Every movie franchise, like every revolution, needs a spark to get it going. The Lord of The Rings, Twilight and the phenomenal Harry Potter have all had that world wide mass appeal, making them unstoppable. Everyone in Holly-wood knows that the basic secret of going from spark to inferno, is to make all the following sequels progressively better. And it is the rarest of rarities when a second film outshines it’s original. The Hunger Games: Catching Fire is one of those rarities.
Taking off from where The Hunger Games left her, Katniss has returned home as a victor of the 74th annual Hunger Games along with Peeta. There was of course, supposed to be only one, not two victors, as in all 73 previous con-tests. But instead, Katniss and Peeta pulled a proverbial fast one with those poison berries, willing to commit mutual suicide rather than trying to kill each other for the prize of being the lone victor.
President Snow, again played with sinister perfection by Donald Sutherland, has not taken too kindly to this, letting Katniss know exactly what the score is when he pays her an unexpected personal visit. It plays out like a negotiation with Katniss discussing just how to make up for the “error” she’s made. Unfortunately, the solution will not be easy. It comes down to Miss Everdeen’s compliance to what the president wants from her and douse this spark of re-bellion she’s created,or face a considerably more severe punishment that could involve her loved ones. As the old adage goes, “You can’t fight city hall.”
Rebellion may permeate throughout Panem but it’s the “changing” of the rules of the 75th Hunger Games that really drives Katniss and her co-horts to a whole new level of danger. Jennifer Lawrence, again renders a grand perfor-mance as Miss Everdeen, the Girl on Fire with a character arc that takes her and Peeta into what is affectionately known to the Capitol as the Quarter Quell. There’s nothing more terrifying than finding out that you must go through this ordeal once more.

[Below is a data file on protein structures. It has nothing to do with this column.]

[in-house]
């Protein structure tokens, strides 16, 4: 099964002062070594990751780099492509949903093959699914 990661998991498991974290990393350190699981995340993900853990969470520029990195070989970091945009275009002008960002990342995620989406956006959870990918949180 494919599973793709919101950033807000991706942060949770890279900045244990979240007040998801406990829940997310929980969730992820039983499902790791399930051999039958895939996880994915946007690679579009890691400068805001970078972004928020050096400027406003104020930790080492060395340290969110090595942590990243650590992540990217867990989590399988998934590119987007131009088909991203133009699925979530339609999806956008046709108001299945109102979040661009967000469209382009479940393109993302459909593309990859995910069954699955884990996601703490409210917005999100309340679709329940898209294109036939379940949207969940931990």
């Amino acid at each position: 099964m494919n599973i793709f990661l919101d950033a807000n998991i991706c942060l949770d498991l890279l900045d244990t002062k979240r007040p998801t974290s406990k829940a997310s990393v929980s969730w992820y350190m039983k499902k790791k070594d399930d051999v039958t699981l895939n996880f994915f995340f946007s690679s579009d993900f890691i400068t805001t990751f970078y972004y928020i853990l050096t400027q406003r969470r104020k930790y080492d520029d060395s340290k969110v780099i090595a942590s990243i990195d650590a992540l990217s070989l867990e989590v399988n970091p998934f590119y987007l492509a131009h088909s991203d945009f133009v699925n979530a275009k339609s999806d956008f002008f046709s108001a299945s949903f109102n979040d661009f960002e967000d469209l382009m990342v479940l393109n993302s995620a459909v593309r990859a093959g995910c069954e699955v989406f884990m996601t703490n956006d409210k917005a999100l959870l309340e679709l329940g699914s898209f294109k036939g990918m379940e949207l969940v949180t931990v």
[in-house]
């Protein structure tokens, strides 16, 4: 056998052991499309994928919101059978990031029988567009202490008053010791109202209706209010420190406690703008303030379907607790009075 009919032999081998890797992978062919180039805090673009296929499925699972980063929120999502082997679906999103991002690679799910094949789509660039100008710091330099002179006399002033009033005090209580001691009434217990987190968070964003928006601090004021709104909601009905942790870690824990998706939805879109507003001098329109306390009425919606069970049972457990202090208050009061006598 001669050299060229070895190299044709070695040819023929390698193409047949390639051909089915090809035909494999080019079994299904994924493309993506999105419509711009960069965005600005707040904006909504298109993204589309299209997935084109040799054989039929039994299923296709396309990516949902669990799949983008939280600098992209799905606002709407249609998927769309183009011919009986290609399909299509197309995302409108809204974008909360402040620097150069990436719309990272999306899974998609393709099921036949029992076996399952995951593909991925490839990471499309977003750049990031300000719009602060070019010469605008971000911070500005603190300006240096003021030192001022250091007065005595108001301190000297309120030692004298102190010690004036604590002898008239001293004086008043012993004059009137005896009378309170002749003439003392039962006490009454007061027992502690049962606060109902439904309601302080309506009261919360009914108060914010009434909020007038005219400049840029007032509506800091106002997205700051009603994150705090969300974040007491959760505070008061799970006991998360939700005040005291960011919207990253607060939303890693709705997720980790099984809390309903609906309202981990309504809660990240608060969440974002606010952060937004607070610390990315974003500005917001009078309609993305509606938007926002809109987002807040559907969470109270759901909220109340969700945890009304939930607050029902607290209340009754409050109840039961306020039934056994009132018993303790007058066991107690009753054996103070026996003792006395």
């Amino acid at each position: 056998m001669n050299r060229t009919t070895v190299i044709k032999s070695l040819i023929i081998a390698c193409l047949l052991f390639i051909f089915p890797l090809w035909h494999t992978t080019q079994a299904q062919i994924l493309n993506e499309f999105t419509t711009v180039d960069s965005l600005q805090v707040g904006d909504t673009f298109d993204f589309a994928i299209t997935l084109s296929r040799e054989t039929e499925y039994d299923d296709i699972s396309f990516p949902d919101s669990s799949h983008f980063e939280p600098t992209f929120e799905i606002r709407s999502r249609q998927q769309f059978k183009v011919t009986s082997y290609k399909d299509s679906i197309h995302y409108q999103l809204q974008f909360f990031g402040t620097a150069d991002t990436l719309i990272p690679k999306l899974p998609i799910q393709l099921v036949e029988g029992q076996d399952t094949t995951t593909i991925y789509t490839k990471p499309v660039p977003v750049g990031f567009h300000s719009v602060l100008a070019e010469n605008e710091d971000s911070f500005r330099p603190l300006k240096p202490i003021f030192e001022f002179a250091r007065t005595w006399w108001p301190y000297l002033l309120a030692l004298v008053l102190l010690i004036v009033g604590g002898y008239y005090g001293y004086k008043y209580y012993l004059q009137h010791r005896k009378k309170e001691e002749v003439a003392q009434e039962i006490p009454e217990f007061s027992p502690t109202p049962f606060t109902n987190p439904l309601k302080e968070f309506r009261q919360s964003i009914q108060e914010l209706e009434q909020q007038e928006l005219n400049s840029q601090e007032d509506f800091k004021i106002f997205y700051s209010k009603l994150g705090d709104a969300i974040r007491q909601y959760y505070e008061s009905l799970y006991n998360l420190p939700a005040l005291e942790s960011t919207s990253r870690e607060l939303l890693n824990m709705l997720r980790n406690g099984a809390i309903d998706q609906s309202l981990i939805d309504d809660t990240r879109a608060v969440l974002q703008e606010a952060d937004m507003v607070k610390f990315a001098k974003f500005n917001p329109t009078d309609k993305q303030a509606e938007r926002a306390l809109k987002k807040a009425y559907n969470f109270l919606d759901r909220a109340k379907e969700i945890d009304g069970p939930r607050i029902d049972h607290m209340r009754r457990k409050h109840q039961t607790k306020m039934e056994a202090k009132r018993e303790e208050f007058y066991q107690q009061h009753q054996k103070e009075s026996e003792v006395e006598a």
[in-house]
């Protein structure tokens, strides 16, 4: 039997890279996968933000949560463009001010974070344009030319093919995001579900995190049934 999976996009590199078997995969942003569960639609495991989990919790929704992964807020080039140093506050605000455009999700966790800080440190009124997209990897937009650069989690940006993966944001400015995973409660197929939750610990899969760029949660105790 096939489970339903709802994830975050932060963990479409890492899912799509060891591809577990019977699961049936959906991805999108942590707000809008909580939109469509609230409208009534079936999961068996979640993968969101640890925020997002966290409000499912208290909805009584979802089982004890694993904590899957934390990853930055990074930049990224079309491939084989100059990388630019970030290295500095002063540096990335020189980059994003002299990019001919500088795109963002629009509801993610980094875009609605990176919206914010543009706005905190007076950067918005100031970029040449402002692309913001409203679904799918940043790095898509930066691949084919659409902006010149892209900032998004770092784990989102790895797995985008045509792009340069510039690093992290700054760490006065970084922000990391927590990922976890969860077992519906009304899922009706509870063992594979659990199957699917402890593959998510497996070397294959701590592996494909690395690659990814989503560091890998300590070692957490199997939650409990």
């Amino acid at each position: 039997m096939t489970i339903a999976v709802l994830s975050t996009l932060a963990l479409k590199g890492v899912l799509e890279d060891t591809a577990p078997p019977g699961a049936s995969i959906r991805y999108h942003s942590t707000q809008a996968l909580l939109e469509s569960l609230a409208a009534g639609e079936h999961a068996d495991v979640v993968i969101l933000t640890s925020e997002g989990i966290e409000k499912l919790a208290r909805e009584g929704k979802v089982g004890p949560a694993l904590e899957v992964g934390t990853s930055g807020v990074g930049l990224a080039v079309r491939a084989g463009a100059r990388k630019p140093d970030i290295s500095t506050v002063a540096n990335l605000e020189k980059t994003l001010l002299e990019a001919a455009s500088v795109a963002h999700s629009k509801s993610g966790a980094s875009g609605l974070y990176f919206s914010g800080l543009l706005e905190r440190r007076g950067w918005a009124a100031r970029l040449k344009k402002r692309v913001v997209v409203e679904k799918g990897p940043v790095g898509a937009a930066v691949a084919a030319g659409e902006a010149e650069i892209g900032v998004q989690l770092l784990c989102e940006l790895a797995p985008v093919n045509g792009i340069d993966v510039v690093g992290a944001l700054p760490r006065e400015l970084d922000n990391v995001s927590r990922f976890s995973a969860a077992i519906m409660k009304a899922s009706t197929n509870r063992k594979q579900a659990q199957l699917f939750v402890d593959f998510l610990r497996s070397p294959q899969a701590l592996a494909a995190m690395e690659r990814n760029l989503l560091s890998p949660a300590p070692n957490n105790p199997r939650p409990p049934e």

“Last year was child’s play.” This year you’re dealing with all experienced killers”, Woody Harrelson’s Haymitch warns. He returns as the constantly inebriated mentor to Katniss and Peeta, who, despite his alcoholic state always manages to offer the most sage advice when confronted with the worst of crises.
Elizabeth banks reprises her role as the annoying, overly jubilant, overly made up Effie Trinkett. However you actually get to see her exhibit somber emotions this go round, and not just the happy happy joy joy attitude she usually sports. Plays absolute havoc with her facial makeup.
New comer opponents and allies are just as, if not more colorful, than last time. There’s the golden boy Finnick(Sam Claflin) who apparently has no compunctions about showing his bulging pectorals. Jeffrey Wright informs BeeTee with a quiet genius regarding electricity and inventions, partnered up with Amanda Plummer’s Wiress who seems to have a disturbing inclination for clocks. Former Hunger Games victors come in all ages with Lyn Cohens’ 8Oish Mags, and Jena Malone portrays Johanna Mason as the wild card she was meant to be.
Once the Quarter Quell games get started, there’s little time for our “lovers” to be intimate, although there are a few precious moments, and one particularly shocking announcement during the ever popular Caesar Flickerman show. They’re way too busy trying to avoid the many death traps orchestrated by new head gamemaker Plutarch Heavensbee (Philip Seymour Hoffman). The perilous games naturally culminate into a climax that will definitely have fans eagerly waiting for the two part finale in Mockingjay.